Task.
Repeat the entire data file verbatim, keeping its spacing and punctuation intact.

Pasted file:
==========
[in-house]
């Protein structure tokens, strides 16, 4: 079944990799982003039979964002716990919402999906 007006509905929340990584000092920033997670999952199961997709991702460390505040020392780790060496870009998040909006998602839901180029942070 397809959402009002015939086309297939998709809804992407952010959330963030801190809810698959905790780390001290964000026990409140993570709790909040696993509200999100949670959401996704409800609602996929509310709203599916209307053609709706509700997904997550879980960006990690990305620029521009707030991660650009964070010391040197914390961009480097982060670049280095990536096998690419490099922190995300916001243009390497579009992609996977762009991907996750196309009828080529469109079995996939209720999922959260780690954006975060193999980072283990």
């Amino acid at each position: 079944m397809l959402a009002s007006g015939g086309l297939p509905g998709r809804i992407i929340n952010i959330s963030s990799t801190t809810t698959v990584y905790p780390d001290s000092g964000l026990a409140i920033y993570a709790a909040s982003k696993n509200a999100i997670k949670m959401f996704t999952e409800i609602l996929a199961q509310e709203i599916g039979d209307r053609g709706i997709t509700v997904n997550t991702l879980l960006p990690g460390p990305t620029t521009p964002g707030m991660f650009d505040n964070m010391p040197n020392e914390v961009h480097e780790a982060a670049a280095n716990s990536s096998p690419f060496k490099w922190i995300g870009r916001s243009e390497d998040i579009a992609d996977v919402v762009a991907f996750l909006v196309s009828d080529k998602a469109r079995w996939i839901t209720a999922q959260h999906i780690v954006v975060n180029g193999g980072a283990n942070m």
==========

[in-house]
């Protein structure tokens, strides 16, 4: 079944990799982003039979964002716990919402999906 007006509905929340990584000092920033997670999952199961997709991702460390505040020392780790060496870009998040909006998602839901180029942070 397809959402009002015939086309297939998709809804992407952010959330963030801190809810698959905790780390001290964000026990409140993570709790909040696993509200999100949670959401996704409800609602996929509310709203599916209307053609709706509700997904997550879980960006990690990305620029521009707030991660650009964070010391040197914390961009480097982060670049280095990536096998690419490099922190995300916001243009390497579009992609996977762009991907996750196309009828080529469109079995996939209720999922959260780690954006975060193999980072283990």
């Amino acid at each position: 079944m397809l959402a009002s007006g015939g086309l297939p509905g998709r809804i992407i929340n952010i959330s963030s990799t801190t809810t698959v990584y905790p780390d001290s000092g964000l026990a409140i920033y993570a709790a909040s982003k696993n509200a999100i997670k949670m959401f996704t999952e409800i609602l996929a199961q509310e709203i599916g039979d209307r053609g709706i997709t509700v997904n997550t991702l879980l960006p990690g460390p990305t620029t521009p964002g707030m991660f650009d505040n964070m010391p040197n020392e914390v961009h480097e780790a982060a670049a280095n716990s990536s096998p690419f060496k490099w922190i995300g870009r916001s243009e390497d998040i579009a992609d996977v919402v762009a991907f996750l909006v196309s009828d080529k998602a469109r079995w996939i839901t209720a999922q959260h999906i780690v954006v975060n180029g193999g980072a283990n942070m």